12 Months After Surgery
- People had an average KOOS pain score of 92.7. Some mild pain was still present, but pain was continuing to improve over time and may continue to improve beyond this point.
- Another study did find that most KOOS scores seemed to plateau at the 12 month mark, and not much improvement was seen between the 12 month and 24 month period.
- People had an average KOOS ADL score of 96.9, showing that people kept experiencing an improvement in their ability to do everyday tasks with time.
- People had an average KOOS QOL score of 78.1, which is about the same as the 6 month mark.
Overall, most people saw gradual improvements in all aspects of their knee recovery and life, over the span of 1 year. We've also written a great blog about returning to sport after ACL injury or surgery here.
It’s important to note that the data for this blog was taken from a research article that looked at people who received a specific type of ACL reconstruction surgery called a single-bundle four strand hamstring graft technique . There is a limitless sea of research papers that compare every different surgical technique under the sun and what this can mean for a person’s recovery. A number of research articles seem to demonstrate that pain and rate of recovery follows a similar timeline, regardless of the technique used.
The most improvement occurs the first year after surgery. Most people had less pain than they did before the surgery after about 3 months. At the one year mark, people had a drastic reduction in the amount of pain they felt.
Rehabilitation after an ACL reconstruction surgery is important to ensure a timely and proper recovery journey. Curovate can help you if you have had an ACL reconstruction surgery, to reduce pain in your everyday life and help get you back to the activities you love. The app contains daily exercise plans created by an experienced licensed physiotherapist, along with precautionary notes and demonstrations. Download our ACL reconstruction recovery app below.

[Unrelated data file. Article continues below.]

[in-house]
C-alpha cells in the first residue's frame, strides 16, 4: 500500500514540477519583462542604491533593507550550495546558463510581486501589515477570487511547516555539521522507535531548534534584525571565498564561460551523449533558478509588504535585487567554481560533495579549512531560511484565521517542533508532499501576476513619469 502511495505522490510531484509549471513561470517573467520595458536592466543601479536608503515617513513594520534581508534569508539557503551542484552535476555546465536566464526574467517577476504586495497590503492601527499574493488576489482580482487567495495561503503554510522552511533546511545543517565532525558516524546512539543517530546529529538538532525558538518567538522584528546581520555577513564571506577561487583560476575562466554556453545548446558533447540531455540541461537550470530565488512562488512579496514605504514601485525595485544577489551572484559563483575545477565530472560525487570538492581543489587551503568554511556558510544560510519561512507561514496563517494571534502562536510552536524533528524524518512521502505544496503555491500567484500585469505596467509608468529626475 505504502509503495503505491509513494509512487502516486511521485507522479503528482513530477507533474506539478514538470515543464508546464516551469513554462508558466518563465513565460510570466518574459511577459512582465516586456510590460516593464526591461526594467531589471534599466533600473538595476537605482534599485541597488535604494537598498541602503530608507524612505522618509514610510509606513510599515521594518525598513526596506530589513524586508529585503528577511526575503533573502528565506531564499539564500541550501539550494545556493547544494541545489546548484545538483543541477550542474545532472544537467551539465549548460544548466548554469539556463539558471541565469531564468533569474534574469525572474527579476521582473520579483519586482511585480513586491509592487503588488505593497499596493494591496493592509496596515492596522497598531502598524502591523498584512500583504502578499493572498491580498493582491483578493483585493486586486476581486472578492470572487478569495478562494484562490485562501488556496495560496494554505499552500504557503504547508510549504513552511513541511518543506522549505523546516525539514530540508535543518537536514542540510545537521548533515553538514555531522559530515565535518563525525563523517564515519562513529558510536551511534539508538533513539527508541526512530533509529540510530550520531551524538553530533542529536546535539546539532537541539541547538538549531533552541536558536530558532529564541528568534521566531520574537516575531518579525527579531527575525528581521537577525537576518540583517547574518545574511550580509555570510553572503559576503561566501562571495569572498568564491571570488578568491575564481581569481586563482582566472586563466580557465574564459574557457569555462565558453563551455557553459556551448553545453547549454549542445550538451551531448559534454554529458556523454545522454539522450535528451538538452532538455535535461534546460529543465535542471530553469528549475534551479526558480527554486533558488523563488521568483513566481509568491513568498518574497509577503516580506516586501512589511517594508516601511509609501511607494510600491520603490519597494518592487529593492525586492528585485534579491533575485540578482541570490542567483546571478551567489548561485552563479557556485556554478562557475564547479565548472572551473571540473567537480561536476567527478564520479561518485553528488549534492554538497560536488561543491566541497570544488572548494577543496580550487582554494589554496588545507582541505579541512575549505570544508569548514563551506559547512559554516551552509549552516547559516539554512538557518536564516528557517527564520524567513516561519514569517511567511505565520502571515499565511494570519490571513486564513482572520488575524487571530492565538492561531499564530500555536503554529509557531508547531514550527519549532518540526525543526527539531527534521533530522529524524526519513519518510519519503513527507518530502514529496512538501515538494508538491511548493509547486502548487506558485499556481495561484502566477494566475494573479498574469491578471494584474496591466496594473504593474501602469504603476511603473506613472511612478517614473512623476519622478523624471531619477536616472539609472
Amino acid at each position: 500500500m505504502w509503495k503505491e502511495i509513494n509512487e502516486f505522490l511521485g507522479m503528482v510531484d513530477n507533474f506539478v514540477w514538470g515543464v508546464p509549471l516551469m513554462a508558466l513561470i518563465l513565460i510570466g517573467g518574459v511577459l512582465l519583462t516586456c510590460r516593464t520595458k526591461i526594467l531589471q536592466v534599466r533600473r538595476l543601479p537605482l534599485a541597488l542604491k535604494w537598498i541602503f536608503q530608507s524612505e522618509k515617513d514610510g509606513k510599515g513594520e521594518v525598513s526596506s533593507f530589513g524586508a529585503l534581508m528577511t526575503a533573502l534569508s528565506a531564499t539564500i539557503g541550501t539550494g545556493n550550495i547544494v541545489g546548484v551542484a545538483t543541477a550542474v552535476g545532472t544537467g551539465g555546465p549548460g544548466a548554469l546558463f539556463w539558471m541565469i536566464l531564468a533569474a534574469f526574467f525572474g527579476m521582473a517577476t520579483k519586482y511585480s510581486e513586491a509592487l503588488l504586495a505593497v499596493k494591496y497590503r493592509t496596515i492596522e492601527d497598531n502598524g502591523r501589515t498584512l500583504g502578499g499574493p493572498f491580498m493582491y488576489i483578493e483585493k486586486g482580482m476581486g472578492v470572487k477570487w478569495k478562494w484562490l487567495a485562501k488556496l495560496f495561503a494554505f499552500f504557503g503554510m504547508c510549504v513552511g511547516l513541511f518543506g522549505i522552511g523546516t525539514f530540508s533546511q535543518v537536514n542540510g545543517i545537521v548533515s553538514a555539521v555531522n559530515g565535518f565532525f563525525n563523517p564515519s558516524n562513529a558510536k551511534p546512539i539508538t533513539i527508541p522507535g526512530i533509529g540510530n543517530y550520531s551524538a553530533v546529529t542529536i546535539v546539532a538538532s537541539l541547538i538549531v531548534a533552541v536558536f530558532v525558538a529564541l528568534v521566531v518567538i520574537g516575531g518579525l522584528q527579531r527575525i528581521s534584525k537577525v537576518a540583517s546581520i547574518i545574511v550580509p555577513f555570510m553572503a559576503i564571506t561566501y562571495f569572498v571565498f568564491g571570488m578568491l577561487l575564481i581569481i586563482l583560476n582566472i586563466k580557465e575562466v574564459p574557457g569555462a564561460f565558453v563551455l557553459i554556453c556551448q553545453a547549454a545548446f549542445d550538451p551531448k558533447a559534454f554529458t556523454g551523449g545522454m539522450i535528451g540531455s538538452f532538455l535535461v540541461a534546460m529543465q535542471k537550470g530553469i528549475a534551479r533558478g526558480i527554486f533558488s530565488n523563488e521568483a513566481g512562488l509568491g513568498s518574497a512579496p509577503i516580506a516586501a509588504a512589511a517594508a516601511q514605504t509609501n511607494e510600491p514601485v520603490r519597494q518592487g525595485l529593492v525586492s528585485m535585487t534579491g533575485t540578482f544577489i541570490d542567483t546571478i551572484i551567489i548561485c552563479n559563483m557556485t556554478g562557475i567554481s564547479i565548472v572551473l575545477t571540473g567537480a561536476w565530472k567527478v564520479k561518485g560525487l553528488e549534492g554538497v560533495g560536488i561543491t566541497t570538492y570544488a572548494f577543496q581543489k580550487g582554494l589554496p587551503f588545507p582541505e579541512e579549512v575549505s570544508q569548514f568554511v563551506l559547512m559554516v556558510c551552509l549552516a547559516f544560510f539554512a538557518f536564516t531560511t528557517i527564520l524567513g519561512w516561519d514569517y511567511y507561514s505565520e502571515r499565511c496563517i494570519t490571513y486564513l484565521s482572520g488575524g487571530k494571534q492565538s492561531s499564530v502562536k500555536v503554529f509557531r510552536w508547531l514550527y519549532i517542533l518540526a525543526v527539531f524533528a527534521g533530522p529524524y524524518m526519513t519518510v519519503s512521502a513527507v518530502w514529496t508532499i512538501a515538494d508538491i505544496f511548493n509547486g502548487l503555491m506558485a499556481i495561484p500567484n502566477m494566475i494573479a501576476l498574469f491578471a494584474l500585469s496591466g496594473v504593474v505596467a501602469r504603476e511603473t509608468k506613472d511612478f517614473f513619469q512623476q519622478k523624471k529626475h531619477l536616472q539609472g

If you need further customized assistance during your surgery or injury recovery check out our Virtual Physical Therapy page to book your 1-on-1 video session with a physical therapist.
Other Blogs Related to ACL Injuries:
- How to prevent ACL injuries
- Why is my knee numb and tingly after ACL surgery?
- Can an ACL injury lead to arthritis in the future?
- Should I be experiencing pain when I do my rehabilitation exercises?
- ACL Social Support
- ACL Recovery Timeline
- Why Should I Exercise before My ACL Surgery- the Importance of ACL Prehabilitation
1. Agarwalla, A., Puzzitiello, R. N., Liu, J. N., Cvetanovich, G. L., Gowd, A. K., Verma, N. N., Cole, B. J., & Forsythe, B. (2019). Timeline for Maximal Subjective Outcome Improvement After Anterior Cruciate Ligament Reconstruction. The American journal of sports medicine, 47(10), 2501–2509. https://doi.org/10.1177/0363546518803365
2. Beck, P. R., Nho, S. J., Balin, J., Badrinath, S. K., Bush-Joseph, C. A., Bach, B. R., & Hayden, J. K. (2004). Postoperative pain management after anterior cruciate ligament reconstruction. The journal of knee surgery, 17(01), 18-23
3. Hill, G. N., & O'Leary, S. T. (2013). Anterior cruciate ligament reconstruction: the short-term recovery using the Knee Injury and Osteoarthritis Outcome Score (KOOS). Knee surgery, sports traumatology, arthroscopy : official journal of the ESSKA, 21(8), 1889–1894. https://doi.org/10.1007/s00167-012-2225-x